Medical Detox

Opiate drug treatment centers across the country are increasingly offering medical detox to people who've become dependent upon opiates including some prescription painkillers.

Opiates are quite powerful, and this type of dependency responds best to detox methods that are performed in an inpatient opiate facility. Medical detox can include many different approaches to treating this condition, but in general terms it refers to detox that is monitored in some sort of medical establishment.

Opiate dependency can be hard to kick without the appropriate help. An inpatient facility can provide a safe haven for people who need to get back on track. Patients who check into a medical detox program often find the support they need during an otherwise difficult time.

Opiate Withdrawal Can Be Managed Better With Medical Detox

Patients in an inpatient detox facility are able to focus on themselves in a healthy way, while avoiding the trappings of the lives they've left behind. Trying to recover from drugs such as OxyContin or heroin is difficult and shouldn't be attempted without help.

Opiate withdrawal can include cravings and severe, flu-like symptoms. The right medical opiate detox can address these symptoms to make the patient more comfortable. Because opiate detox can be a dangerous time, medical personnel can provide critical monitoring to make sure patients are safe.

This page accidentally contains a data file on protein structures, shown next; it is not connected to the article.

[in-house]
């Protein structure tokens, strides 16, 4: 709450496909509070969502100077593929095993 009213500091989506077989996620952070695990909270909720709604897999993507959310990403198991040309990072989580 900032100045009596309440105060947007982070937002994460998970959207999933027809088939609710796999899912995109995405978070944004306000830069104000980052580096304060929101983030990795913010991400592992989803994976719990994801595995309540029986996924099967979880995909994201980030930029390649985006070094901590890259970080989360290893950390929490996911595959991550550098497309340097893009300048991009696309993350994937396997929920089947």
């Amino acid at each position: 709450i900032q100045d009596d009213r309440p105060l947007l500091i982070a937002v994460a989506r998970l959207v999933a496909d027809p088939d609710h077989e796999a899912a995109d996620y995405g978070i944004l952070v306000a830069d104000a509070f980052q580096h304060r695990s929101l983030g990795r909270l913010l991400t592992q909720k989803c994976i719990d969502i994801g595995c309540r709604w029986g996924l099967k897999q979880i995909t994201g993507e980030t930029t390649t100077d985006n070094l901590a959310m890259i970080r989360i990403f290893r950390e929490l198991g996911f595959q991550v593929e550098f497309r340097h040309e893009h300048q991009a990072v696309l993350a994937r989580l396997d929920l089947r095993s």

Some programs rely on medication to help with detox and opiate withdrawal management. Some patients respond well to this approach, especially if they are being monitored closely.

Long Term Use of Opiates Can Take Psychological Toll

Medical detox can be performed in the safety of a hospital (such as in rapid opiate detox), a private facility, clinic or other treatment center. Once a patient is successfully detoxed, he or she will need some type of counseling or therapy to help them adjust to a life without opiates.

A long-term drug dependency becomes a way of life for people. Everyday behaviors surrounding the use of these drugs become ingrained, and many people develop patterns and routines that can be hard to break. Some people simply forget how to live normally.

Medical detox and therapy during aftercare can help people reframe their beliefs about opiate use and find new ways to live a productive and healthy life. The period that follows detox is critical because there is always a chance for opiate relapse. People who opt for some type of aftercare may have a better chance at long-term abstinence.

Quick Detox Is Possible With The Right Program

Rapid opiate detox is a program that can help people recover quickly. Not all programs are the same but a safe, successful approach is to offer this service in an accredited hospital. Outpatient clinics that offer rapid detox may not be adequate. A hospital setting is most appropriate because doctors and nurses can provide close supervision and compassionate care.